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Trickster Ethics, Richler and King Fiddling David Heinimann Northwest Community College T he co n tem po r ar y tr ickster is the closest to a postmodern, post­ colonial persona we have in literature. Representing both the play and the politics of current fiction, the trickster can permit a new narrative route to problems that range from legitimacy of voice to canonicity. Iwant here to construct the figurative relationship between reader and work that I call trickster ethics. The new emphasis on ethics in literature demonstrates a turn from theory to conduct and performance. I do not see this turn as a new moralism, however; pluralism has discredited prescriptiveness. Ethics now emphasizes a closer understanding of how to describe the ethos of the subject, as Wayne C. Booth, Charles Taylor, and Richard Rorty, among others, have shown. Under the influence of postmodernism and postcolonialism, our own subjectivity inscribes our critical positions as never before. The most valued critique becomes a congruently mixed metaphor of one’s own subjectivity and the exclusionary status of the object studied. We have made ourselves metonymies of the politics and stylistics of the literature we admire— and, of course, anti-types of the literature we loathe. Mordecai Richler’s Solomon Gursky Was Here and Thomas King's Green Grass, Running Water are exemplary texts through which to demESC 30.3 (September 2004): 39-56 David Heinimann teaches humanities in northern British Columbia. He expects to soon publish his own trick novel, The Meeting. onstrate the trickster ethic. They will illustrate my development of the trickster persona (which I shall gender male; though as important, there are fewer female tricksters, and “it” denies the human element). Both Richler and King raise issues and questions relevant to our current and historical ethical relationship to alterity, and as minority writers— Richler Jewish, King mixed race but emphasizing his First Nation’s heritage— they do so from the position of the now privileged outsider. But they also upset that position in the way Naipaul does with his mimic men, writing parody rather than praise. It is that upset, that trickster play, that I believe defines the persona— the offspring?— of the cohabitation of postmodernism and postcolonialism. Dee Horne alluded to this cohabitation in King’s novel in her analysis of its “creative hybridization,’’ combining satire and post­ colonial interaction between cultures (257); I continue her consideration in a cross-cultural context to describe a universal trickster. In my descrip­ tion, moreover, the phenomenon of return that Mircea Eliade elaborated encodes the helix of this character. If repetition is about inculcation, then we can say that this trickster ethic, this “pomoco” offspring (postmodernism + postcolonialism), is a didactic literature deeply concerned with alternative ways of showing us the recurring problems we encounter in the recognition and accommodation of alterity. I: Ethics in the Pomoco World A survey of ethics in literature presents a troubled field. Historical and cultural difference prohibits general agreement as to what is a suitable ethics and how to constitute it. Postmodernism and postcolonialism both inspire and frustrate attempts to prescribe an ethics of salvation, yet the paradox of postmodernism and postcolonialism is that salvation is not found in its pursuit but rather in ignoring it: pursuit means following the path of prescription and then scapegoating when the path is inevitably discovered to lead to the lip of a volcano instead of the stairway to heaven. Postmodernism and postcolonialism are better understood, especially as they converge in critical discourse, through the practice of pluralism. Accepting that, I can only define a trickster ethics through the highly determined selectivity of reading in a time when it is impossible to read everything. Reading the “right” texts is impossible, too: deconstruction and pluralism problematize them into maps for herd wanderings only, and even those herds steered away from the abattoir of fashion still range within the fences of dogma. Tricksters are mavericks, as are the most interesting scholars. If there are trickster scholars, they play with both “essential” and eccentric work, make from it unexpected and sometimes 40 |Heinimann undesired discoveries; the names are enough to reveal that: Foucault, McLuhan, Derrida, Said, even Bloom (either). It is with no great...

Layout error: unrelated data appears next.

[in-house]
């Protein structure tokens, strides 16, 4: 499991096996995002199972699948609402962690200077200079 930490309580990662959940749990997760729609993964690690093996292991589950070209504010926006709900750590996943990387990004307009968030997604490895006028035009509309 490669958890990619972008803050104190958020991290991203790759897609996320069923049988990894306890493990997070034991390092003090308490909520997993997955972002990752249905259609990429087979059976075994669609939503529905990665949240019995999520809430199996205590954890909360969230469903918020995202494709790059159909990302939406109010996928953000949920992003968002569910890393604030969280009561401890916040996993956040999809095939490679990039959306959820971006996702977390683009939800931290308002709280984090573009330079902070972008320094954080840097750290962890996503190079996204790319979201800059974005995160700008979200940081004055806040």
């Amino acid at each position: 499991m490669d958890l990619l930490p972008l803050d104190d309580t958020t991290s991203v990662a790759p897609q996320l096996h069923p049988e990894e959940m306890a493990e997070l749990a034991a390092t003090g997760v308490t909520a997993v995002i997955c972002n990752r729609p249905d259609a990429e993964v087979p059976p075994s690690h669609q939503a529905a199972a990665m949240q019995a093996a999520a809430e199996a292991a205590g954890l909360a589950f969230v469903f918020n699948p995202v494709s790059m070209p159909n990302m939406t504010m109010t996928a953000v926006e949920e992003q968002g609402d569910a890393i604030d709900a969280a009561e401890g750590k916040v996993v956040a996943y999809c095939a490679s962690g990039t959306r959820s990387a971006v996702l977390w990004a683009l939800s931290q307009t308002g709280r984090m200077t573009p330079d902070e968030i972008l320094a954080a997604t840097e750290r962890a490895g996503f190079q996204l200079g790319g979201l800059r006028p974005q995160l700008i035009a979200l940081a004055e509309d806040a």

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Additional Information

ISSN
1913-4835
Print ISSN
0317-0802
Pages
pp. 39-56
Launched on MUSE
2019-04-03
Open Access
No
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